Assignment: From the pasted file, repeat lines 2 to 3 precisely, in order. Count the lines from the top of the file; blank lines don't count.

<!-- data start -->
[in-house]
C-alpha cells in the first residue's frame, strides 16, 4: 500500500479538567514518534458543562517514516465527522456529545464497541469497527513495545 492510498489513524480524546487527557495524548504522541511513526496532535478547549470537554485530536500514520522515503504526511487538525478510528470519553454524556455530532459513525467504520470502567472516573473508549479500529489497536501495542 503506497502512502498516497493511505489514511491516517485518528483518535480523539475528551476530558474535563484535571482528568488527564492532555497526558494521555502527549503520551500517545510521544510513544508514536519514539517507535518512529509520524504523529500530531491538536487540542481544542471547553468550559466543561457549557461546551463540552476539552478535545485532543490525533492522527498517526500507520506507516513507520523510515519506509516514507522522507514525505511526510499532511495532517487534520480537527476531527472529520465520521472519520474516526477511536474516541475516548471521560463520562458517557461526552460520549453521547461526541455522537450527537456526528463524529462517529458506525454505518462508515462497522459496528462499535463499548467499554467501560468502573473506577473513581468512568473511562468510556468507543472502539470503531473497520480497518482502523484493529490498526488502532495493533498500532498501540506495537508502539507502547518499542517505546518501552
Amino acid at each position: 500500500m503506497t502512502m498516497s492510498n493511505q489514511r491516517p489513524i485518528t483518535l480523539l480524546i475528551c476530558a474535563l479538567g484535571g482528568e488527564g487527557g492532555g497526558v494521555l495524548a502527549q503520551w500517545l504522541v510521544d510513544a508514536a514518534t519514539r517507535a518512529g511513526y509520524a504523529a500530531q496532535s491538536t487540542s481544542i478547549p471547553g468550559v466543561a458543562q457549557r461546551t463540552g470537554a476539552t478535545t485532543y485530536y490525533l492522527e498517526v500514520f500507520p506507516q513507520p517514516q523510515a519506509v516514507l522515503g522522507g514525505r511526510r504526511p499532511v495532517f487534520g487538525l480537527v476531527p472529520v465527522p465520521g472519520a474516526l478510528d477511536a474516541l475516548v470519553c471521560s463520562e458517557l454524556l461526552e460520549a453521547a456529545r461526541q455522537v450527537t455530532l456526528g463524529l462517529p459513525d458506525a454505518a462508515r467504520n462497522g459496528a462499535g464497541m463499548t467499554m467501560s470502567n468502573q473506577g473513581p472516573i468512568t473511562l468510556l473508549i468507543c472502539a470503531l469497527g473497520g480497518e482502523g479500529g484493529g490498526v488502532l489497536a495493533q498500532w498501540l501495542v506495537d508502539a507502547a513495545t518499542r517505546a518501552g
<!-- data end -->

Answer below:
C-alpha cells in the first residue's frame, strides 16, 4: 500500500479538567514518534458543562517514516465527522456529545464497541469497527513495545 492510498489513524480524546487527557495524548504522541511513526496532535478547549470537554485530536500514520522515503504526511487538525478510528470519553454524556455530532459513525467504520470502567472516573473508549479500529489497536501495542 503506497502512502498516497493511505489514511491516517485518528483518535480523539475528551476530558474535563484535571482528568488527564492532555497526558494521555502527549503520551500517545510521544510513544508514536519514539517507535518512529509520524504523529500530531491538536487540542481544542471547553468550559466543561457549557461546551463540552476539552478535545485532543490525533492522527498517526500507520506507516513507520523510515519506509516514507522522507514525505511526510499532511495532517487534520480537527476531527472529520465520521472519520474516526477511536474516541475516548471521560463520562458517557461526552460520549453521547461526541455522537450527537456526528463524529462517529458506525454505518462508515462497522459496528462499535463499548467499554467501560468502573473506577473513581468512568473511562468510556468507543472502539470503531473497520480497518482502523484493529490498526488502532495493533498500532498501540506495537508502539507502547518499542517505546518501552
Amino acid at each position: 500500500m503506497t502512502m498516497s492510498n493511505q489514511r491516517p489513524i485518528t483518535l480523539l480524546i475528551c476530558a474535563l479538567g484535571g482528568e488527564g487527557g492532555g497526558v494521555l495524548a502527549q503520551w500517545l504522541v510521544d510513544a508514536a514518534t519514539r517507535a518512529g511513526y509520524a504523529a500530531q496532535s491538536t487540542s481544542i478547549p471547553g468550559v466543561a458543562q457549557r461546551t463540552g470537554a476539552t478535545t485532543y485530536y490525533l492522527e498517526v500514520f500507520p506507516q513507520p517514516q523510515a519506509v516514507l522515503g522522507g514525505r511526510r504526511p499532511v495532517f487534520g487538525l480537527v476531527p472529520v465527522p465520521g472519520a474516526l478510528d477511536a474516541l475516548v470519553c471521560s463520562e458517557l454524556l461526552e460520549a453521547a456529545r461526541q455522537v450527537t455530532l456526528g463524529l462517529p459513525d458506525a454505518a462508515r467504520n462497522g459496528a462499535g464497541m463499548t467499554m467501560s470502567n468502573q473506577g473513581p472516573i468512568t473511562l468510556l473508549i468507543c472502539a470503531l469497527g473497520g480497518e482502523g479500529g484493529g490498526v488502532l489497536a495493533q498500532w498501540l501495542v506495537d508502539a507502547a513495545t518499542r517505546a518501552g